The first aircraft carrier made in China’s headed into open waters on Sunday morning for its first sea trial, away from prying eyes in the Bohai Sea, a gulf surrounded by Chinese territory.
The new carrier embarked on its maiden voyage after weeks of preparations as rumors spread about the vessel’s first sea trials.
State broadcaster China Central Television confirmed that the 55,000-ton carrier, which has not yet been christened and is only referred to as “Type 001A carrier,” was towed from its pier at the Dalian Shipyard in northeastern China’s Liaoning province at about 6:45am.
Footage aired by CCTV showed the carrier, which looks almost identical to the Soviet-built Liaoning with a ski-jump take-off ramp on its bow, cast off amid thick smog, a fireworks display and to the sound of the vessel’s full-throated horn.
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It was escorted by several smaller military vessels en route to waters in the nearby Bohai Sea, previously cordoned off by the local maritime authority from Sunday to Friday.
Yahoo quoted sources as saying that the new carrier would likely be named after the eastern coastal province of Shandong, an agricultural and industrial powerhouse on the Bohai and Yellow seas.
The captain of the domestically-made carrier is Senior Colonel Lan Jun, a veteran who also served on a Type 053H3 frigate of the East Sea Fleet.
Unconfirmed posts that appeared on the online forums of the People’s Daily and People’s Liberation Army Daily on Monday morning said the carrier was now cruising in the center of the Bohai Sea, the innermost gulf surrounded by Chinese territory, so as to keep the ship away from the prying eyes of foreign media and militaries since Chinese experts had given a caveat beforehand that the initial sea trial may not be “smooth sailing.”
The weeks of delays since mid-April could also be an indication of possible mechanical glitches as well as circumspection on the part of the shipbuilder and the Chinese navy. The sea trial has already been held back twice since last month.
CCTV noted in a brief report that the engine, propulsion and navigation, communications, power supply and other peripheral systems onboard the indigenous carrier would be tested at sea for the first time, one year after it first took to the water at its official launch and three years after the start of construction.
Global Times also reported that the new carrier would likely be delivered to the navy “by the end of this year” with a swift, full commission of the ocean-going airbase “slated for 2020.”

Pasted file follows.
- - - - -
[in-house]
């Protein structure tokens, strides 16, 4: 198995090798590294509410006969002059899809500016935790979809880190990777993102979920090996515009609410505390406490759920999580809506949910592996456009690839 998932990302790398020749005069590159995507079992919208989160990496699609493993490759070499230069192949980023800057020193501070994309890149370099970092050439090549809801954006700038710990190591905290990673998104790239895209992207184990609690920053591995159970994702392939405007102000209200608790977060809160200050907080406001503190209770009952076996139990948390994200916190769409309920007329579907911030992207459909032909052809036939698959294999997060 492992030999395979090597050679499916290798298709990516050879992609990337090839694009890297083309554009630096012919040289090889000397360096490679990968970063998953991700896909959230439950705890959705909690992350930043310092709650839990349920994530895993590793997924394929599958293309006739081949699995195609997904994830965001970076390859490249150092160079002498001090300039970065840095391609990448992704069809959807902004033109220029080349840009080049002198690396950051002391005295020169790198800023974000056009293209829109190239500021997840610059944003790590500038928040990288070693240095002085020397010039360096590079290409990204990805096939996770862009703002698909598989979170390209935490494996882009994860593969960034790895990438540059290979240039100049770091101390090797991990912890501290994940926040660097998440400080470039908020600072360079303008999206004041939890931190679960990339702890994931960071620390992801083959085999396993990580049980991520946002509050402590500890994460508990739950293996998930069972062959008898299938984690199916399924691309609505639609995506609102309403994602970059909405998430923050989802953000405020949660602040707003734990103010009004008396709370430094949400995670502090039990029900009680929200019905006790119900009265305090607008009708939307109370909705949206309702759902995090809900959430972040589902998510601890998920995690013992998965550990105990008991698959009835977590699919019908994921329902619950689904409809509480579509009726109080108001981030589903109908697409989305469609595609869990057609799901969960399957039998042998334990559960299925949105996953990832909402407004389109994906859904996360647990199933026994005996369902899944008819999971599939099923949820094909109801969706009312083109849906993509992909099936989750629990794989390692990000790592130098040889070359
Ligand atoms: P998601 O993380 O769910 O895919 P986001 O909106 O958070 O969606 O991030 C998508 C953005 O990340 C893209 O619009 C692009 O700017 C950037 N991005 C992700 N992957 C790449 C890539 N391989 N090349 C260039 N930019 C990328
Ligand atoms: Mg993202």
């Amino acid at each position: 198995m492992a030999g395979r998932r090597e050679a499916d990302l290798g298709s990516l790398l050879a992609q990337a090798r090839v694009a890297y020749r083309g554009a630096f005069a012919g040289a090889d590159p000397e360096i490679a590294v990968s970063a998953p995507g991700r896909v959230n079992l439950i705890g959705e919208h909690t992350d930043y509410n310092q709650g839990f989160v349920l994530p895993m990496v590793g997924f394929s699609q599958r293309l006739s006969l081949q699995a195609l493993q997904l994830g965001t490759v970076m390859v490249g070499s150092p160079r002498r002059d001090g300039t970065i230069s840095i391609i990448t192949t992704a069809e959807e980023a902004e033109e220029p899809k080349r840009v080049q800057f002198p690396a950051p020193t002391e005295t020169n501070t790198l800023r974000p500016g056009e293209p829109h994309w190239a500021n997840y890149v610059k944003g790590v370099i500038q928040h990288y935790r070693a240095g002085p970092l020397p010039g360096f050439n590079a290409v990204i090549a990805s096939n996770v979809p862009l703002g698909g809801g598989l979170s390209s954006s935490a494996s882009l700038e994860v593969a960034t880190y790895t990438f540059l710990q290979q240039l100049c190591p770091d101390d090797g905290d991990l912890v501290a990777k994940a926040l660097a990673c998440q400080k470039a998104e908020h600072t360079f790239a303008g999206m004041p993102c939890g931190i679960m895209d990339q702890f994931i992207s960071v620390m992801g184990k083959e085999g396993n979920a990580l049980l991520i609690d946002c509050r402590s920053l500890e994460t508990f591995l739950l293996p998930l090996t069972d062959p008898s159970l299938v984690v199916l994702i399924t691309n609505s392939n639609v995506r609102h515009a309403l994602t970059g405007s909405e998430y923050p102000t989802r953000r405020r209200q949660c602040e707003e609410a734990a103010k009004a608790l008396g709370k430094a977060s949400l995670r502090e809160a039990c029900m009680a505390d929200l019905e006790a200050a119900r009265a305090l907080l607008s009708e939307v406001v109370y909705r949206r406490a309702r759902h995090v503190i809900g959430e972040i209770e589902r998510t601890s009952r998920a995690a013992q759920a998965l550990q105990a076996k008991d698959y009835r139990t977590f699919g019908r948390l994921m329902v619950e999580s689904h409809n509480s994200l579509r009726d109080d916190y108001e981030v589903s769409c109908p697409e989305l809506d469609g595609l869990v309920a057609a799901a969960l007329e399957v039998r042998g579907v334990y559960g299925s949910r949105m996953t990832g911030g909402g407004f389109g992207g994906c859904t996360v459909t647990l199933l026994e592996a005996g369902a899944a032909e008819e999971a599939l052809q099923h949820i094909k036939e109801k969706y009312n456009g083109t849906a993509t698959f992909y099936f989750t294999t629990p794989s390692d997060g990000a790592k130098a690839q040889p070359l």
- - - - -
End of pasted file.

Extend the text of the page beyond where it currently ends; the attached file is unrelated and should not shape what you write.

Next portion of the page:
“Weapon systems and carrier-based aircraft are unlikely to be part of the first sea trial. Combat capability tests will be carried out after the carrier is delivered to the navy … The builder needs about six months to finish its testing, which means [the PLA] can expect to receive the carrier by the end of this year,” the Beijing-based tabloid quoted a military observer as saying.
“It took the Liaoning six years to become combat-ready. The second carrier might just need two years, so China is expected to have two aircraft carrier strike groups by 2020,” said Shi Hong, executive chief editor of the Chinese military magazine Shipborne Weapons.
Looking from shore, it appears that a four-faced active phased array radar system has been mounted on the carrier’s bridge. Hongqi-10 surface-to-air missiles and Type 1130 close-in gatling guns, among others, were also spotted on both fringes of the deck.
However, the two carriers that the PLA has are still no match in size, range, speed or combat capabilities to the nuclear-powered elite class of the US Navy, which has 11 aircraft carriers, many of which are of the 100,000 ton super-carrier range.
China’s warships would enable it to “project its power and influence in its neighborhood,” said Steve Tsang, director of the China Institute at London’s School of Oriental and African Studies.
“With the Chinese carriers substantially inferior in capacity to the US super-carriers, the balance of forces between the two navies will only change marginally rather than substantially,” he told AFP.
This article by Frank Chen originally appeared on Asia Times.